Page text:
I Spoke this morning with Blaine Kelley, senior vice president focusing on industrial/distribution center real estate at broker CB Richard Ellis. Having decamped from the New Jersey Turnpike recently via Exit 8A and spotted for-rent signs on the front lawn of what seemed like every distribution center I drove by, I can understand how this would not be the greatest moment in this sector of the supply chain. And indeed, such was the basic report from Kelly, but not as bad as one might expect. He’s busy, he says, but mostly with renewals, lease negotiations and cost saving measures rather than new investments or assisting clients to plot the next iteration of their supply chain strategy.
Such grand plans basically do not exist today. Companies are not spreading out their DC network to minimize fuel costs, as some were considering last year as oil surged to $147 per barrel. And they are not retrenching either, closing DCs and opening fewer larger ones. Rather, firms that ship merchandise as part of their business are hunkering down. “I am seeing companies trying to optimize what they have for the short term, meaning the next 1-3 years,” Kelley said. Some domestic food distributors are active, as are many 3PLs, which continue to benefit from the lack of customers’ long term plans, the downside being that many 3PL deals offer customers a 30 or 60 day out clause. “The 3PLs are the ones that are most active, that is, out on the street looking for facilities, but they are just overflowing short term space.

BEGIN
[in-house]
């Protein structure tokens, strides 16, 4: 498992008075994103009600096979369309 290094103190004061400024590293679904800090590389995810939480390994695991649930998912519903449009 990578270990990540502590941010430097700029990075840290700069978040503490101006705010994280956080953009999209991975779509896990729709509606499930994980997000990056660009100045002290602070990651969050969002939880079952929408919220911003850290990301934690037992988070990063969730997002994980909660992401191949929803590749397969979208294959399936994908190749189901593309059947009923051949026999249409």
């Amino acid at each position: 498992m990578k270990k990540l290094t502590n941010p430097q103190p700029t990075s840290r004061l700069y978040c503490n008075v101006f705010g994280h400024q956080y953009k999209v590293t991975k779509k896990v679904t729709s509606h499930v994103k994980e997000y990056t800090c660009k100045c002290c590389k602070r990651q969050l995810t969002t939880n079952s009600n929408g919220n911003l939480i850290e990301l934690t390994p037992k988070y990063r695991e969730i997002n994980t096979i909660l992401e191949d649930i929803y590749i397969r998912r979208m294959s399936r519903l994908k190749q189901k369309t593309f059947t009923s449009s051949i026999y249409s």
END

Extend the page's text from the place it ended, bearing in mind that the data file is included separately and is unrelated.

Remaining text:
They might be looking at extra space for back to school or holiday season inventory, but by January of next year they will give the space back to the landlord. It is not like they are going into LA and taking 500 square feet for 10 years.”